If the author of the book is offering to pay the illustrator for doing any extra illustrations for marketing efforts (ie. asking you do a few colouring pages based on your book's character/environment), is it okay morally to accept it? Or should the illustrator just put in the extra time to make these various marketing pieces? (I'm asking for a traditionally published book where the illustrator is getting paid from the publisher, nothing from the author). How would you recommend the author and illustrator go about collaborating on marketing efforts?
RE: A question about working with art directors.
Hey @natiwata! Welcome back
I'm currently working on illustrating my first picture book and I was surprised at how many changes the AD wanted at the thumbnail stage. There were quite a few rounds - but honestly, looking back she was pretty spot-on and the book will be that much better for it. I'm at final art now and two of the spreads she wanted to see in final colour along with approving everything at the linework stage. Thankfully, I had to change a lot less and I recognize that it's largely in part due to "nailing it" at the thumbnail stage. I'm hoping that when I submit all the final art there's minimal changes too because at least she liked/approved the line art and compositions already.
As much I was surprised by the rounds of changes to the thumbnails, I went to a talk with Ashley Spires recently. She's a Canadian illustrator and has done 10+ books with Canadian illustrators and is just now working on her first one with an American publisher. She said it was like night and day - that the Canadian publishers gave her so much more freedom and the American one was soooo uptight at the character design phase. She showed us her sketches she did for her character design - she gave them more than 150 options before they chose one! Yikes.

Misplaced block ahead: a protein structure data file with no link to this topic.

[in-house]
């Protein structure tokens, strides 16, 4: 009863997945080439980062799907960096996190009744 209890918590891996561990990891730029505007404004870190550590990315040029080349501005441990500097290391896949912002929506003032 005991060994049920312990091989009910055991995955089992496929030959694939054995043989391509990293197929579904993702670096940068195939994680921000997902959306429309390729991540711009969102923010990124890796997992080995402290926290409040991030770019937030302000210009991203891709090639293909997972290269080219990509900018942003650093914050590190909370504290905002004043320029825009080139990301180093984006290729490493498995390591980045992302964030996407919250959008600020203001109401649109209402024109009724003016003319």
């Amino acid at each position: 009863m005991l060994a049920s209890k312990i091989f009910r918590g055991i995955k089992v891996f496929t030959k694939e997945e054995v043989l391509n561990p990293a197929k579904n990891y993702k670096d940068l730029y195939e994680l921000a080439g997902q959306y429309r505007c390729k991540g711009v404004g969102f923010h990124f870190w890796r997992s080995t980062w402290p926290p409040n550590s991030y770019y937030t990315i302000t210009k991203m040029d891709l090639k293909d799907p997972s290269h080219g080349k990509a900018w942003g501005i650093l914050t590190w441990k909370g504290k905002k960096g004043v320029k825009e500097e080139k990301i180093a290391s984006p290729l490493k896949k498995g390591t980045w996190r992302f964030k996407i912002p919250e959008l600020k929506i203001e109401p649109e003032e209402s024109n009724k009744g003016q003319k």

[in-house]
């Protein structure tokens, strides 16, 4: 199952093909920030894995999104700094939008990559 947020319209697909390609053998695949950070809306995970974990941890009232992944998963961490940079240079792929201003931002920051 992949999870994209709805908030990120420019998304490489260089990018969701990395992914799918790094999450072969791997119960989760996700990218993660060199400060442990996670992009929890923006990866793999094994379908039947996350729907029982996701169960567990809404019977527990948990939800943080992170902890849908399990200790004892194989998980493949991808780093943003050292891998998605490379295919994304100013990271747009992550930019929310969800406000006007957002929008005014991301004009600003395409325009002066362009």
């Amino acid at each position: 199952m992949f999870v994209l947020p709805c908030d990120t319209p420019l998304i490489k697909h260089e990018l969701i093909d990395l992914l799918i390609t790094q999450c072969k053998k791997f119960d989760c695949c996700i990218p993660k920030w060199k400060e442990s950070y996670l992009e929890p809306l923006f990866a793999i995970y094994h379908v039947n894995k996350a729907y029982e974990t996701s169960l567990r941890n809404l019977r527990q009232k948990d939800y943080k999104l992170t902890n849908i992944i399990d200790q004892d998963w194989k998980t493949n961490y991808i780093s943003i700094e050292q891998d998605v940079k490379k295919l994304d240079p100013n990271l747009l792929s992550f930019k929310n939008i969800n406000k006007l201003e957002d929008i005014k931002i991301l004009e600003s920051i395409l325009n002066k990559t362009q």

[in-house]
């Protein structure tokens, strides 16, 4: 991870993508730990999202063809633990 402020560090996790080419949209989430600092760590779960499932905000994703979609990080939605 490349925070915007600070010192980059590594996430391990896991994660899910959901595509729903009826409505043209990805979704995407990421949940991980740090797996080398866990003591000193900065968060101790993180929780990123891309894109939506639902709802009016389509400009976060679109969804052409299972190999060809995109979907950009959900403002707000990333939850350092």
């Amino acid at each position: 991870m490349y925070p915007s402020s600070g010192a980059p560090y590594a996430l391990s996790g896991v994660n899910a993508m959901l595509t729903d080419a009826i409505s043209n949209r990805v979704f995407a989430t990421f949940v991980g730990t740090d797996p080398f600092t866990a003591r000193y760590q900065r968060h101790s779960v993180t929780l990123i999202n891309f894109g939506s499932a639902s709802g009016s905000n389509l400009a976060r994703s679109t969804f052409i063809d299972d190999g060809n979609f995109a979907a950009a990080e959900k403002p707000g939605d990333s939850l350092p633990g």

At the end of the day though, I think it depends on the publishing company and the personality of the art director whether they'll be more hands-on or not.
RE: Holiday promos
@smceccarelli This is great! Super adorable. I love that you can use it for both a Twitter banner and 3 images on Instagram. Great idea!
The only thing that's not reading for me is the bear in the center with the scarf - it took me far too long to "get" what was happening with his arm on the left. I see it now (his arm is linked with the bear next to him) and maybe that would improve when you go to colour, but right now it's awkwardly not reading well for me.
RE: Agents on Instagram?
@laurel-aylesworth May I ask why you're trying to get an agent's attention that way, when you could just do your research and submit to them direct?
Of course it's great to organically be "found" that way - but for one, I personally think it's better to take control and be proactive about it. Not to mention it's more strategic - you're just submitting then to the agents whom you think you'd like to work with and would fit on their list.
I actually had an agent contact me about 2 weeks ago after seeing my illustrations on the SCBWI website. It didn't work out in the end - just as he decided I wasn't a good fit for him after all, I immediately had a gut feeling he wasn't right for me either. If you're hoping to get attention from the exact right agents who would be a good fit for you just through social media I think you'll be waiting a very long time. Especially since many agents, while open to new clients, have VERY full lists already and aren't going out of their way to find ones outside of the oodles of submissions they already get.
Put yourself in the driver's seat And, good luck!
RE: Self-marketing decisions
@smceccarelli What a great post! Thanks for sharing all this great insight.
I've been wondering about the efficacy of postcards myself recently. It certainly does seem like a lot of work (and money! Especially if you're sending to American publishers yet don't live in the States yourself...postage is expensive!).
It's funny you mention Behance - less than a week ago I signed up again after years of not being on it. For now I've just posted my graphic design related work, but now that you've had success with it for illustration, I think I'll check to see if there's different groupings you can put things into (so that I can keep the graphic design work separate from the illustration).
Also... a HUGE congrats on your new book contract! I can't wait to hear more about it. Yay!!!